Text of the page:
Gao Ming Analysis

Other Literary Forms

(Critical Edition of Dramatic Literature)

A scholar and an official who served, somewhat reluctantly, in the Mongol government of China for about a decade, Gao Ming (Wade Giles, Kao Ming) retired to devote himself to writing. Although he is known principally as a playwright, Gao was also a specialist in the Chunqiu (Spring and Autumn Annals, 1872), the first Chinese chronological history, and a poet who wrote in both the ci and the shi forms, the former being particularly prized. Some of his poems and miscellaneous writings have been preserved in various anthologies. Although only one of his ci is extant, some fifty of his poems in the shi form survive.


(Critical Edition of Dramatic Literature)

One of the first southern plays in the new genre later termed chuanqi Gao Ming’s The Lute became immensely popular with its first performance around 1367. Zhu Yuanzhang, who commanded the rebel armies that drove the Mongols from China and founded the Ming Dynasty in 1368 to become Emperor Hong Wu, is said to have witnessed this performance with enthusiastic admiration. Shortly after he ascended the throne, Zhu Yuanzhang summoned Gao to court to serve on the commission being assembled to compile the official history of the Yuan Dynasty. The literatus, however, excused himself on account of age and ill health—although legend has it that he feigned madness. In any case, he escaped from this task, much to the disappointment, it is said, of the new monarch.

Later, when someone presented a copy of The Lute to the emperor, it is reported that he smiled and commented: “The Five Classics and Four Books are cloth, silk, meal, and millet—something every household has. Gao’s The Lute is like some splendid, delicious delicacy, and no truly noble household should be without it.” Indeed, the emperor so admired Gao’s play that he required his theatrical troupe to perform it (or, more likely, selected parts of it), almost daily. Eventually growing discontented by the lack of stringed instrumental accompaniment in the performances, he ordered the officials of the Music Academy to set the southern songs to northern tunes so that the performances could be accompanied by the pipa, or lute, and the zheng, or zither.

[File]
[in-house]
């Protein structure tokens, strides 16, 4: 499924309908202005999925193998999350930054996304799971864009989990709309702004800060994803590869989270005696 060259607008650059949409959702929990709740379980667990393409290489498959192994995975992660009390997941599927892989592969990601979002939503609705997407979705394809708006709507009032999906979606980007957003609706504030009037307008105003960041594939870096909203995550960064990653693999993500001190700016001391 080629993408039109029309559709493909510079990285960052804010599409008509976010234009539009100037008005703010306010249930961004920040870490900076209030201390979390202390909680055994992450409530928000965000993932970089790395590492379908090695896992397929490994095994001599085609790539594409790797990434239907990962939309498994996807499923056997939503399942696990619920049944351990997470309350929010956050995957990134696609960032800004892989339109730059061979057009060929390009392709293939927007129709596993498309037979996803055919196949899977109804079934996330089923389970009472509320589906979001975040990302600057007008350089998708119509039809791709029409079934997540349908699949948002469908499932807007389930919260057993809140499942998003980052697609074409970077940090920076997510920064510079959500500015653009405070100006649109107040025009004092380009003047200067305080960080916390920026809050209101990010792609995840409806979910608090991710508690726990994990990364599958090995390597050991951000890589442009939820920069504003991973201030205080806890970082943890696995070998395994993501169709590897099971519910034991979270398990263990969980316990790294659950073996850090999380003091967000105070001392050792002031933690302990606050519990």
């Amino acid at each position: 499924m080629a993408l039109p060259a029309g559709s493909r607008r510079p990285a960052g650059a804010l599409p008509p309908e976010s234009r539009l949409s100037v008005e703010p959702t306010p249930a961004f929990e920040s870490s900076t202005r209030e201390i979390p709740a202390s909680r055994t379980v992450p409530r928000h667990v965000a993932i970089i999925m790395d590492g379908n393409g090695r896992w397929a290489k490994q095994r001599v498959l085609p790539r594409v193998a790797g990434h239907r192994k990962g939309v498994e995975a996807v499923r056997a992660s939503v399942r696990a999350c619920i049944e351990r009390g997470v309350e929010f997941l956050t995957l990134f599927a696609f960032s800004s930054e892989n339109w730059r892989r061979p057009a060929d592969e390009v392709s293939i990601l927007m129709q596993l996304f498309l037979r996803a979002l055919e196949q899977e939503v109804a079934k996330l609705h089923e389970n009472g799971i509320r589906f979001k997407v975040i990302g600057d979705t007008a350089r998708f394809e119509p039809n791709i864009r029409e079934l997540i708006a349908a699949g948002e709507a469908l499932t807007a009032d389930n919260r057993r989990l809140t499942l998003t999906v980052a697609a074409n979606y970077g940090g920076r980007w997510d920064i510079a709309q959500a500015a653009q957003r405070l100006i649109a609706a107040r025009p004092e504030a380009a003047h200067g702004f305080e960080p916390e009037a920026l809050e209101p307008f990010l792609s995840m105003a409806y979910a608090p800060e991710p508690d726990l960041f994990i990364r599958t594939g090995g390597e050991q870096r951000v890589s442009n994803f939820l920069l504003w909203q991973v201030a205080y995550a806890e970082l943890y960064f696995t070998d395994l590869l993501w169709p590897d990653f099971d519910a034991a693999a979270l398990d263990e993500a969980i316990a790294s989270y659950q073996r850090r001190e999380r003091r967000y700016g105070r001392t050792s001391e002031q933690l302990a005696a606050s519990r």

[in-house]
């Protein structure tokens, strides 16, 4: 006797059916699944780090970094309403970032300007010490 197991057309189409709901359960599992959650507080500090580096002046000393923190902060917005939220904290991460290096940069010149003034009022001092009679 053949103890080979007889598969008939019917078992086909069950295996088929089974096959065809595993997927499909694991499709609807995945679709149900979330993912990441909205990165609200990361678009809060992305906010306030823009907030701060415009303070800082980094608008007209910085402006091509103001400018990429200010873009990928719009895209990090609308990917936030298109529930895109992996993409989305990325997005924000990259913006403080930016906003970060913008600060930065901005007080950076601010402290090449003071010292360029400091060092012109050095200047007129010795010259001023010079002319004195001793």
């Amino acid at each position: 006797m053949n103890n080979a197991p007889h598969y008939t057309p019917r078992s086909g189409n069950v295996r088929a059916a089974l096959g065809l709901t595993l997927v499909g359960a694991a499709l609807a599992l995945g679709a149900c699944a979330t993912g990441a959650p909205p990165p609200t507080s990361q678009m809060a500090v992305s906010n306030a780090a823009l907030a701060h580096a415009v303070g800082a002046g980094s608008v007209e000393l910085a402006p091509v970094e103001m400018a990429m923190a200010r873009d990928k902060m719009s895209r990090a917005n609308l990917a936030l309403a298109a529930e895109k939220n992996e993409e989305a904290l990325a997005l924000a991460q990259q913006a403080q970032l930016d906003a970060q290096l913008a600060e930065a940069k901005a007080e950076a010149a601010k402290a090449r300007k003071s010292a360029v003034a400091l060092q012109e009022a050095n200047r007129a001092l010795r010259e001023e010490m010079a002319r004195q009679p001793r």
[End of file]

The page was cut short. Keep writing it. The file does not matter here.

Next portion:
A play may be immensely popular yet possess little artistic merit. If The Lute maintained its popularity with the general public, its artistic qualities were formidable enough to retain the interest and the appreciation of sophisticated, learned, and literary people. Indeed, it was regarded as a model of its kind by playwrights working in the same genre. Although Gao had made use of the conventional theme of filial piety, The Lute presents this theme in a new way by showing the strong role that circumstance and chance play in human affairs. Further, the...

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(Great Authors of World Literature, Critical Edition)

Birch, Cyril. “Some Concerns and Methods of the Ming Ch’uan-ch’i Drama.” In Studies in Chinese Literary Genres, edited by Cyril Birch. Berkeley: University of California Press, 1974. A background essay on the Southern drama of the Ming Dynasty.

Birch, Cyril. “Tragedy and Melodrama in Early Ch’uan-ch’i Plays: Lute Song and Thorn Hairpin Compared.” Bulletin of the School of Oriental Studies 36 (1973): 228-247. An examination of the chuanqi plays.

Dolby, William. A History of Chinese Drama. New York: Barnes and Noble Books, 1976.

Johnson, Dale R. A Glossary of Words and Phrases in the Oral Performing and Dramatic Literatures of the Jin, Yuan, and Ming. Ann Arbor: Center for Chinese Studies, University of Michigan, 2000. A glossary that explains some of the terms used in a discussion of Chinese drama during the Yuan period.

Mair, Victor H., ed. The Columbia Anthology of Traditional Chinese Literature. New York: Columbia University Press, 1994.

Mulligan, Jean, trans. Introduction to The Lute: Kao Ming’s P’i-p’a chi. New York: Columbia University Press, 1980. In the introduction to her translation of the Chinese classic, Mulligan provides valuable information on the presentation of the work and of the times in which it was created.

Nienhauser, William H., Jr., ed. and comp. The Indiana Companion to Traditional Chinese Literature. Bloomington: Indiana University Press, 1986.

Shou-Yi, Chen. Chinese Literature; A Historical Introduction. New York: Ronald Press, 1961.

Velingerová, Milena Doleelová. “Traditional Chinese Theories of Drama and the Novel.” Arizona Quarterly 59, no. 2 (1991).

Wang, Chien P’ing. P’i p’a chi: The Story of the Lute. Pei-ching: Hsin Shih Chieh Chu Pan She, 1999. A parallel text edition of the famous classic featuring a new English translation and the text of the original.